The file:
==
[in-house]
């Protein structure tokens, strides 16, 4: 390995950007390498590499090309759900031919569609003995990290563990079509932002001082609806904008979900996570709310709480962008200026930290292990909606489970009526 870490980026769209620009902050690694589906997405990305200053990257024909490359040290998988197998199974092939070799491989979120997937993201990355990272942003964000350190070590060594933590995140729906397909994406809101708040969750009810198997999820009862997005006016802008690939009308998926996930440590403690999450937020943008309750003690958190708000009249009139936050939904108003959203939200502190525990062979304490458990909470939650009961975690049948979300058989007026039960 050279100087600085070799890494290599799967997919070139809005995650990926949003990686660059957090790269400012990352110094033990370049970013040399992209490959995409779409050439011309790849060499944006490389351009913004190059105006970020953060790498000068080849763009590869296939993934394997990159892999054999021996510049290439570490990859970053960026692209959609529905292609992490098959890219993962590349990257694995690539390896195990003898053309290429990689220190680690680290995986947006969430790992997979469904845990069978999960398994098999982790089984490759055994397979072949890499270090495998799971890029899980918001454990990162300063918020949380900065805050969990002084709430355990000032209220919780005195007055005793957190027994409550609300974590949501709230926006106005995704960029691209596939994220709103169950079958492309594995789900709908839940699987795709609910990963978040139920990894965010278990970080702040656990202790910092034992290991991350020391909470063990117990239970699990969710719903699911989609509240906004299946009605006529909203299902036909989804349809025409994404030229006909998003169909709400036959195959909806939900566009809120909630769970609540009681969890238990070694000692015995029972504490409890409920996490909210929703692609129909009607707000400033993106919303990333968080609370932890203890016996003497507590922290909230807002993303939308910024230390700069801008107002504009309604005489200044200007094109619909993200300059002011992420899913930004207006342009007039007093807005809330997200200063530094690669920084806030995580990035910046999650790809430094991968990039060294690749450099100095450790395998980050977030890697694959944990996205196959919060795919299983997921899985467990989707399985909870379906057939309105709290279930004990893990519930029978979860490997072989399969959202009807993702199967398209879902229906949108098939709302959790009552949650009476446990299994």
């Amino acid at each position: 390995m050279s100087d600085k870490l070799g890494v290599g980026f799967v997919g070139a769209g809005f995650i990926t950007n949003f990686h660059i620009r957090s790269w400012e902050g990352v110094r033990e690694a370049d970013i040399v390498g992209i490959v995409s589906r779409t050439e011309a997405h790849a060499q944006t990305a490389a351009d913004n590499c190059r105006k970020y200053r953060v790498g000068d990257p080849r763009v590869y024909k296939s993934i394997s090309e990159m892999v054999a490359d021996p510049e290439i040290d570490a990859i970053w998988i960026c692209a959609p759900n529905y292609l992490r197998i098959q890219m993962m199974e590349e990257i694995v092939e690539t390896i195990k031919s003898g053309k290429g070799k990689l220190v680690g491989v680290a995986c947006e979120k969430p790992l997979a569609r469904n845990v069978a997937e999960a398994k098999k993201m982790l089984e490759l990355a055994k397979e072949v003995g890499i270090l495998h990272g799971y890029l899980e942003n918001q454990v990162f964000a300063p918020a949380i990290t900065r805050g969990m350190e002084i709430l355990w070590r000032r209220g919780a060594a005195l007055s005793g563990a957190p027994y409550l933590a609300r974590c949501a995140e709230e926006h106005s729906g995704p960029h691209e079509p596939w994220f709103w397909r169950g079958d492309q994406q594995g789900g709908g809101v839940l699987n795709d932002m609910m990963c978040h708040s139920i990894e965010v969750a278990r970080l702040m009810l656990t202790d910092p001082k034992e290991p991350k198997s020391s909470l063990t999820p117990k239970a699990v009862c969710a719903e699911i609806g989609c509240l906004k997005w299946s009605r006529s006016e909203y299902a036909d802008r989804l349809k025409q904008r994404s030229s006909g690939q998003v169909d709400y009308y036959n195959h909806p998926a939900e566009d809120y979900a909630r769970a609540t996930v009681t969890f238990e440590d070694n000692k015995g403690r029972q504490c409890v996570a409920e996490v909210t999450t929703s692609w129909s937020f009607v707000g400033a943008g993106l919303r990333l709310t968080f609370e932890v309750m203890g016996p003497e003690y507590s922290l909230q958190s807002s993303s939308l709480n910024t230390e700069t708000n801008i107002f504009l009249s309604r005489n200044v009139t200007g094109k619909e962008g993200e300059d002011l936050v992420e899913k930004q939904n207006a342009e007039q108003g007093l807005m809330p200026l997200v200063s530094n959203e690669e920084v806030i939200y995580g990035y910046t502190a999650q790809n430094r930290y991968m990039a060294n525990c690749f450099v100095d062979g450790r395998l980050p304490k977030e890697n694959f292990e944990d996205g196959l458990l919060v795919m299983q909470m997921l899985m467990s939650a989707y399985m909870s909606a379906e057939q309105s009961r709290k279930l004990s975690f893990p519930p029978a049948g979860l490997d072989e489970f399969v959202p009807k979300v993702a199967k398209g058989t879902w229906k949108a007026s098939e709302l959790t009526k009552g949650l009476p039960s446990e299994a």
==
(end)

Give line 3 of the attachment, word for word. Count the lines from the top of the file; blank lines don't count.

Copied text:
């Amino acid at each position: 390995m050279s100087d600085k870490l070799g890494v290599g980026f799967v997919g070139a769209g809005f995650i990926t950007n949003f990686h660059i620009r957090s790269w400012e902050g990352v110094r033990e690694a370049d970013i040399v390498g992209i490959v995409s589906r779409t050439e011309a997405h790849a060499q944006t990305a490389a351009d913004n590499c190059r105006k970020y200053r953060v790498g000068d990257p080849r763009v590869y024909k296939s993934i394997s090309e990159m892999v054999a490359d021996p510049e290439i040290d570490a990859i970053w998988i960026c692209a959609p759900n529905y292609l992490r197998i098959q890219m993962m199974e590349e990257i694995v092939e690539t390896i195990k031919s003898g053309k290429g070799k990689l220190v680690g491989v680290a995986c947006e979120k969430p790992l997979a569609r469904n845990v069978a997937e999960a398994k098999k993201m982790l089984e490759l990355a055994k397979e072949v003995g890499i270090l495998h990272g799971y890029l899980e942003n918001q454990v990162f964000a300063p918020a949380i990290t900065r805050g969990m350190e002084i709430l355990w070590r000032r209220g919780a060594a005195l007055s005793g563990a957190p027994y409550l933590a609300r974590c949501a995140e709230e926006h106005s729906g995704p960029h691209e079509p596939w994220f709103w397909r169950g079958d492309q994406q594995g789900g709908g809101v839940l699987n795709d932002m609910m990963c978040h708040s139920i990894e965010v969750a278990r970080l702040m009810l656990t202790d910092p001082k034992e290991p991350k198997s020391s909470l063990t999820p117990k239970a699990v009862c969710a719903e699911i609806g989609c509240l906004k997005w299946s009605r006529s006016e909203y299902a036909d802008r989804l349809k025409q904008r994404s030229s006909g690939q998003v169909d709400y009308y036959n195959h909806p998926a939900e566009d809120y979900a909630r769970a609540t996930v009681t969890f238990e440590d070694n000692k015995g403690r029972q504490c409890v996570a409920e996490v909210t999450t929703s692609w129909s937020f009607v707000g400033a943008g993106l919303r990333l709310t968080f609370e932890v309750m203890g016996p003497e003690y507590s922290l909230q958190s807002s993303s939308l709480n910024t230390e700069t708000n801008i107002f504009l009249s309604r005489n200044v009139t200007g094109k619909e962008g993200e300059d002011l936050v992420e899913k930004q939904n207006a342009e007039q108003g007093l807005m809330p200026l997200v200063s530094n959203e690669e920084v806030i939200y995580g990035y910046t502190a999650q790809n430094r930290y991968m990039a060294n525990c690749f450099v100095d062979g450790r395998l980050p304490k977030e890697n694959f292990e944990d996205g196959l458990l919060v795919m299983q909470m997921l899985m467990s939650a989707y399985m909870s909606a379906e057939q309105s009961r709290k279930l004990s975690f893990p519930p029978a049948g979860l490997d072989e489970f399969v959202p009807k979300v993702a199967k398209g058989t879902w229906k949108a007026s098939e709302l959790t009526k009552g949650l009476p039960s446990e299994a």